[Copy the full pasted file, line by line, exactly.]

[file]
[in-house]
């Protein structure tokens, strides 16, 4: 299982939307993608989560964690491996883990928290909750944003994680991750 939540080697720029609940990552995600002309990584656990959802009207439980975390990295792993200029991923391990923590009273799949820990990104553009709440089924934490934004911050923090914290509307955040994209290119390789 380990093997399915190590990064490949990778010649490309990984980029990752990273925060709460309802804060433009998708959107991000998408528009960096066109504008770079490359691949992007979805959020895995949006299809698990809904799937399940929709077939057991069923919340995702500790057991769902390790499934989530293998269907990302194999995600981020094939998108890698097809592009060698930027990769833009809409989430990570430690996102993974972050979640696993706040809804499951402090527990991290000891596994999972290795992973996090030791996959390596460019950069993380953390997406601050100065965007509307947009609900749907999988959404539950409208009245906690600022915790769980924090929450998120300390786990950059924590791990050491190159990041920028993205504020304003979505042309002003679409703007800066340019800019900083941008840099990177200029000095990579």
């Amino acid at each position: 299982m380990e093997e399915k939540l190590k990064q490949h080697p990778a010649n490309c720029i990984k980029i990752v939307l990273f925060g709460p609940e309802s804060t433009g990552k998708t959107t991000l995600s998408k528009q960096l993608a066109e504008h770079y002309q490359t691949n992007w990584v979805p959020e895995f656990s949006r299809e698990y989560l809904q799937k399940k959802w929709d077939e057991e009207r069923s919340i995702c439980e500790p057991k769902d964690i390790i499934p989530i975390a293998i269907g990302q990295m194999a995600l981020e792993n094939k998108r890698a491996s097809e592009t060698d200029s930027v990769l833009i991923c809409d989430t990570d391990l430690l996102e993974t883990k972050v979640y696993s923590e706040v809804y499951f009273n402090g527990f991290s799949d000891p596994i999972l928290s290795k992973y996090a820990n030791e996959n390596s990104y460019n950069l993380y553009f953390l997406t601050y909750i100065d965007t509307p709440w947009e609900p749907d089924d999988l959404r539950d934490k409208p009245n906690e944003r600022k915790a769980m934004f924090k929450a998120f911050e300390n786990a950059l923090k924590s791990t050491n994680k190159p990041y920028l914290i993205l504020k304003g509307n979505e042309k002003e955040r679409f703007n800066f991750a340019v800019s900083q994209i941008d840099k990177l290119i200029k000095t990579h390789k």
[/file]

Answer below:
[in-house]
């Protein structure tokens, strides 16, 4: 299982939307993608989560964690491996883990928290909750944003994680991750 939540080697720029609940990552995600002309990584656990959802009207439980975390990295792993200029991923391990923590009273799949820990990104553009709440089924934490934004911050923090914290509307955040994209290119390789 380990093997399915190590990064490949990778010649490309990984980029990752990273925060709460309802804060433009998708959107991000998408528009960096066109504008770079490359691949992007979805959020895995949006299809698990809904799937399940929709077939057991069923919340995702500790057991769902390790499934989530293998269907990302194999995600981020094939998108890698097809592009060698930027990769833009809409989430990570430690996102993974972050979640696993706040809804499951402090527990991290000891596994999972290795992973996090030791996959390596460019950069993380953390997406601050100065965007509307947009609900749907999988959404539950409208009245906690600022915790769980924090929450998120300390786990950059924590791990050491190159990041920028993205504020304003979505042309002003679409703007800066340019800019900083941008840099990177200029000095990579």
């Amino acid at each position: 299982m380990e093997e399915k939540l190590k990064q490949h080697p990778a010649n490309c720029i990984k980029i990752v939307l990273f925060g709460p609940e309802s804060t433009g990552k998708t959107t991000l995600s998408k528009q960096l993608a066109e504008h770079y002309q490359t691949n992007w990584v979805p959020e895995f656990s949006r299809e698990y989560l809904q799937k399940k959802w929709d077939e057991e009207r069923s919340i995702c439980e500790p057991k769902d964690i390790i499934p989530i975390a293998i269907g990302q990295m194999a995600l981020e792993n094939k998108r890698a491996s097809e592009t060698d200029s930027v990769l833009i991923c809409d989430t990570d391990l430690l996102e993974t883990k972050v979640y696993s923590e706040v809804y499951f009273n402090g527990f991290s799949d000891p596994i999972l928290s290795k992973y996090a820990n030791e996959n390596s990104y460019n950069l993380y553009f953390l997406t601050y909750i100065d965007t509307p709440w947009e609900p749907d089924d999988l959404r539950d934490k409208p009245n906690e944003r600022k915790a769980m934004f924090k929450a998120f911050e300390n786990a950059l923090k924590s791990t050491n994680k190159p990041y920028l914290i993205l504020k304003g509307n979505e042309k002003e955040r679409f703007n800066f991750a340019v800019s900083q994209i941008d840099k990177l290119i200029k000095t990579h390789k």